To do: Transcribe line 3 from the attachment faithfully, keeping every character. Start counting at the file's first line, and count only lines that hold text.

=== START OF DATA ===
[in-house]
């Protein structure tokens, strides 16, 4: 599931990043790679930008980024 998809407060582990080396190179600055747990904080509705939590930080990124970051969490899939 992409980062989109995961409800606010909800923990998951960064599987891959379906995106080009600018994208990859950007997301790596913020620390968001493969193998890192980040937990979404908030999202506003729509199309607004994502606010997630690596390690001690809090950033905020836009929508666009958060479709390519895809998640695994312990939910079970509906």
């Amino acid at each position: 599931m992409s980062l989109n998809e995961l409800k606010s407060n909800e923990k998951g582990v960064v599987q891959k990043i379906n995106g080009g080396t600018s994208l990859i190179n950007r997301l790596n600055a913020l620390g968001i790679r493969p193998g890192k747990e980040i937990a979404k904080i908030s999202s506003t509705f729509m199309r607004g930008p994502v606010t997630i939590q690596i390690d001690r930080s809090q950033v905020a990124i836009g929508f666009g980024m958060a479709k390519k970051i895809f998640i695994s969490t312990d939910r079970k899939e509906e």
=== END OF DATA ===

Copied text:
């Amino acid at each position: 599931m992409s980062l989109n998809e995961l409800k606010s407060n909800e923990k998951g582990v960064v599987q891959k990043i379906n995106g080009g080396t600018s994208l990859i190179n950007r997301l790596n600055a913020l620390g968001i790679r493969p193998g890192k747990e980040i937990a979404k904080i908030s999202s506003t509705f729509m199309r607004g930008p994502v606010t997630i939590q690596i390690d001690r930080s809090q950033v905020a990124i836009g929508f666009g980024m958060a479709k390519k970051i895809f998640i695994s969490t312990d939910r079970k899939e509906e």